Niles High School working to lower teen destructive driving

NILES, Mich.—Niles High School held an interactive assembly on Monday ahead of prom to show students the consequences of destructive driving, reflecting a push by both schools and MDOT to crackdown on the issue across the state.

Karissa Young, veteran teacher at Niles High School and Students Against Destructive Decisions (SADD) advisor, used the event to launch pathways of communication between parents, students and teachers about dangers of being on the road.

“With all of the decisions that teenagers make that even young adults make with destructive choices, SADD just wanted to bring someone in to talk about destructive driving and the risks that could potentially happen, especially around prom and graduation season,” Young said.

Students teamed up with each other to respond to trivia questions that covered not only questions about driving, but included pop culture questions as well.

A dance competition completed the event, with students taking the stage to dance their way to coveted gift card prizes.

Watch the video below on our ABC57 Instagram page for a peak inside of the event. (Story continues below video)

A skit invited two students to the stage to use their abilities to convince the event’s host not to “drive” impaired.

“I’m going to go to Waffle House,” the host said, acting as though he was impaired.

“No, no, don’t get in your car, stop, you’re going to crash,” a student yelled.

The event is just one that SADD puts on throughout the year, hoping to encourage students to make smart choices when getting behind the wheel.

“I hope that even if we touch one life today that we can do that and all of our students can be safe,” Young said.

To learn more about SADD, click here.

A problem beyond prom weekend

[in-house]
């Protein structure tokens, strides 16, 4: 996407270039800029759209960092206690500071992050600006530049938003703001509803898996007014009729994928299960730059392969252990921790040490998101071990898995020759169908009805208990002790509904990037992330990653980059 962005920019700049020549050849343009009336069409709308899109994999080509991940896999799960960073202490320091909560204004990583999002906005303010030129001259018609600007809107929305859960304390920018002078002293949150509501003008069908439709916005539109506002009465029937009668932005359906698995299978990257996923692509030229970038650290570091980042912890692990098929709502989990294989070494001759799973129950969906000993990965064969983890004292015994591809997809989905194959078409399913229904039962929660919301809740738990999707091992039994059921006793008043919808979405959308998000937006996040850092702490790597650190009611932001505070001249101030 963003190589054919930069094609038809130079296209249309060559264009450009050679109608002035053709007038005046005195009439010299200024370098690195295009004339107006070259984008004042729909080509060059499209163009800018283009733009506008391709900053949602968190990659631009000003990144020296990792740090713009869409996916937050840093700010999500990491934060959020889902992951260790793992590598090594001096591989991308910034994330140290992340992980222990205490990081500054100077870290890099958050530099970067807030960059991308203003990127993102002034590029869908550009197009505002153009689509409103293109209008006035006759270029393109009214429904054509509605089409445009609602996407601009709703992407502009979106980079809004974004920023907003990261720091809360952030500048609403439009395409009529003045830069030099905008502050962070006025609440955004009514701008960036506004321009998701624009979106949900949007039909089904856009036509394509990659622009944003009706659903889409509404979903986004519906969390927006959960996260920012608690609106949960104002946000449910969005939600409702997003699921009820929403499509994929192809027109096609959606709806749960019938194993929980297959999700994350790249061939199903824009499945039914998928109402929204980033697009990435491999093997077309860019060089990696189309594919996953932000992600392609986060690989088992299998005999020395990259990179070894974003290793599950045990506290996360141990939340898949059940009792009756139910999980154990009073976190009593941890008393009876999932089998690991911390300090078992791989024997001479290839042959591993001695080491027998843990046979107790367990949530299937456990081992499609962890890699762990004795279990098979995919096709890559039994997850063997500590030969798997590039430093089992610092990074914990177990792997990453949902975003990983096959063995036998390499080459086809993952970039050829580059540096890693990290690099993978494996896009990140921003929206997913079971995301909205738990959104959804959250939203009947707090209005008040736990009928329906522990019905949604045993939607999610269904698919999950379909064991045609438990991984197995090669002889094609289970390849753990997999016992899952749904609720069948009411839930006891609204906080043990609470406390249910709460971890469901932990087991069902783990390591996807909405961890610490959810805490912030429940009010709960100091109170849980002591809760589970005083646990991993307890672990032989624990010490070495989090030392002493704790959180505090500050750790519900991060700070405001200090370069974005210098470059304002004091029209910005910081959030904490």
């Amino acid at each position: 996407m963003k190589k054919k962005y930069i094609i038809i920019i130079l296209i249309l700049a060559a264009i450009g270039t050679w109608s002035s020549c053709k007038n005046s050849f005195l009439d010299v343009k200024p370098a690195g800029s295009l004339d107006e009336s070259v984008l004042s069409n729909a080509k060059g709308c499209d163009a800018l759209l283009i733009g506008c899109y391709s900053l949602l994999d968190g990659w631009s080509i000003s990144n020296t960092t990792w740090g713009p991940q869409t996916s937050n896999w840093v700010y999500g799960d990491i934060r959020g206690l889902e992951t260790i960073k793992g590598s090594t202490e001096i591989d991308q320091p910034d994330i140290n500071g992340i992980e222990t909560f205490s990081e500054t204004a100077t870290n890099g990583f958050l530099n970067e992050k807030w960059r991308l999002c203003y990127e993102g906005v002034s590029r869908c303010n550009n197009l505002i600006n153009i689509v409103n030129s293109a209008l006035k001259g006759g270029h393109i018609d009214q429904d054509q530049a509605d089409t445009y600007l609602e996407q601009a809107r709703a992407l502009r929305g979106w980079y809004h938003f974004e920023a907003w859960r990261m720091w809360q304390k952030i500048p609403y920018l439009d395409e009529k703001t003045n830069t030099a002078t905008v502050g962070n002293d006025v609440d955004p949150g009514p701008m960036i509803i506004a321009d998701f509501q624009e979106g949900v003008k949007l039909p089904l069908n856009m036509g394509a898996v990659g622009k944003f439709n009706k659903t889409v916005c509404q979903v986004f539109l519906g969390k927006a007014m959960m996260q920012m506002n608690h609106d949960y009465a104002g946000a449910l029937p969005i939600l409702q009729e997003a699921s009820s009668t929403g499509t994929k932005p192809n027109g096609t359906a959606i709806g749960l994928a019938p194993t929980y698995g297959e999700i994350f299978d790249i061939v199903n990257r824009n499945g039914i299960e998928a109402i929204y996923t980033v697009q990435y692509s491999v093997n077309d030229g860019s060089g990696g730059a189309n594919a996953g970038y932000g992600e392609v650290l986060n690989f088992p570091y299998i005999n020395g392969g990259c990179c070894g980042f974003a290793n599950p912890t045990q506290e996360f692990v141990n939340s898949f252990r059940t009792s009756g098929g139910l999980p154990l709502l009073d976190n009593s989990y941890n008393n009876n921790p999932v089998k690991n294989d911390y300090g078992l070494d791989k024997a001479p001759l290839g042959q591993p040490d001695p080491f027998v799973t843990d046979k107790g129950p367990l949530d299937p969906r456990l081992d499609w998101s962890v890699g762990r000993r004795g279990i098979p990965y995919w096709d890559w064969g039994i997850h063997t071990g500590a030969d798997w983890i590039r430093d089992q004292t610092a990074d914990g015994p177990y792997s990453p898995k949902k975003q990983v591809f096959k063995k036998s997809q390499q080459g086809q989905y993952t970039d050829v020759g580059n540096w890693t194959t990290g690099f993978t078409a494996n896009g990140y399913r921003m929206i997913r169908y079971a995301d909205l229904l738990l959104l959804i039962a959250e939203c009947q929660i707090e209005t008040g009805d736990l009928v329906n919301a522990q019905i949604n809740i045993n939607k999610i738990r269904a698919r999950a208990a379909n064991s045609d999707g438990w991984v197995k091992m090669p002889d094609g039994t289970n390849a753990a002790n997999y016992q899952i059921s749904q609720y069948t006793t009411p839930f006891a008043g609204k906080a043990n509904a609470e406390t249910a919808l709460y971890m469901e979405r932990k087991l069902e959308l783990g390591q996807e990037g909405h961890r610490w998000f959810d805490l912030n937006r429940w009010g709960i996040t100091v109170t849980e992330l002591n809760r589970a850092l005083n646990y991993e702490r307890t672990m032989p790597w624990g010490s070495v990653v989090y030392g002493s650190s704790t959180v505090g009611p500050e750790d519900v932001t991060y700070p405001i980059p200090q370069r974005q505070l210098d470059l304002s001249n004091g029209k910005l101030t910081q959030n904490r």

“Facts that are out there often times, the statistics, can be kind of alarming,” Young said.

Data backs up Young on this one. 

According to the CDC, one in 10 teens in high school drinks and drives.

A SADD poll found that more than a third of teens mistakenly believe they drive better under the influence of marijuana.

Organizations like SADD work to create programming that promotes safe driving and choices on a national scale.

A group working towards similar goals, Mothers Against Drunk Driving (MADD), uses their own five star rating system for all states and Michigan scores just one star in total. According to MADD, Michigan is one of the lowest rated states across the entire nation.

 by Data courtesy of MADD

The yellow stars show what laws MADD believes are strong in the state and the white filled stars show where MADD believes the state needs more regulation.

MADD's rating systems shows improvements that can be made by the state to increase its score, like passing stricter laws regarding ignition interlock requirements for all offenders, legalizing sobriety checkpoints monthly and increasing consequences of driving while impaired.

Young also has a simple idea for beginning to help the teens in your life make positive choices.

“For parents, talk to your kids. Just be open with the, let them be open with you. Teachers, talk to them in the classroom, talk to them outside of school. Students, just make good choices, positive choices that not only affect right now but also the future,” Young said.

Share this article: